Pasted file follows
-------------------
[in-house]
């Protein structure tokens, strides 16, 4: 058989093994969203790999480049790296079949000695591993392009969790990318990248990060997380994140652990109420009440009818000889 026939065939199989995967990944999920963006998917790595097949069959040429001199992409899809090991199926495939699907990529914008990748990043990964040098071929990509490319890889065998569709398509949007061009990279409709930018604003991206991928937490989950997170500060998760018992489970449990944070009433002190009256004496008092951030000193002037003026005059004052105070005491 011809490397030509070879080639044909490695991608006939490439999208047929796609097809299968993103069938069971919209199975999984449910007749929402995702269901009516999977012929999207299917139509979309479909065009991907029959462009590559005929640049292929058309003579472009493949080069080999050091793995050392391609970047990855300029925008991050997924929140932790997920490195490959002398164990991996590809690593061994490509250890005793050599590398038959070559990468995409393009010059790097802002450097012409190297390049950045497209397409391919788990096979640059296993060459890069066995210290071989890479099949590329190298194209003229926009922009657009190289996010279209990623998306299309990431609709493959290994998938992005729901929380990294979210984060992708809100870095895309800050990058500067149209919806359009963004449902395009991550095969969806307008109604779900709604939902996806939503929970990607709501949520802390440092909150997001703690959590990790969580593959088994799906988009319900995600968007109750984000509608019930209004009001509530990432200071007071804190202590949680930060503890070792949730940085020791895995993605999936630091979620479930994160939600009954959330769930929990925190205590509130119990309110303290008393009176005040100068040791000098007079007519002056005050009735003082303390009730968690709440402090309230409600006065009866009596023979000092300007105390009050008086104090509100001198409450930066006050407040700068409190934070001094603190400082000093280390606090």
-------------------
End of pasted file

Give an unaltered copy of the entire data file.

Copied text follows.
[in-house]
């Protein structure tokens, strides 16, 4: 058989093994969203790999480049790296079949000695591993392009969790990318990248990060997380994140652990109420009440009818000889 026939065939199989995967990944999920963006998917790595097949069959040429001199992409899809090991199926495939699907990529914008990748990043990964040098071929990509490319890889065998569709398509949007061009990279409709930018604003991206991928937490989950997170500060998760018992489970449990944070009433002190009256004496008092951030000193002037003026005059004052105070005491 011809490397030509070879080639044909490695991608006939490439999208047929796609097809299968993103069938069971919209199975999984449910007749929402995702269901009516999977012929999207299917139509979309479909065009991907029959462009590559005929640049292929058309003579472009493949080069080999050091793995050392391609970047990855300029925008991050997924929140932790997920490195490959002398164990991996590809690593061994490509250890005793050599590398038959070559990468995409393009010059790097802002450097012409190297390049950045497209397409391919788990096979640059296993060459890069066995210290071989890479099949590329190298194209003229926009922009657009190289996010279209990623998306299309990431609709493959290994998938992005729901929380990294979210984060992708809100870095895309800050990058500067149209919806359009963004449902395009991550095969969806307008109604779900709604939902996806939503929970990607709501949520802390440092909150997001703690959590990790969580593959088994799906988009319900995600968007109750984000509608019930209004009001509530990432200071007071804190202590949680930060503890070792949730940085020791895995993605999936630091979620479930994160939600009954959330769930929990925190205590509130119990309110303290008393009176005040100068040791000098007079007519002056005050009735003082303390009730968690709440402090309230409600006065009866009596023979000092300007105390009050008086104090509100001198409450930066006050407040700068409190934070001094603190400082000093280390606090």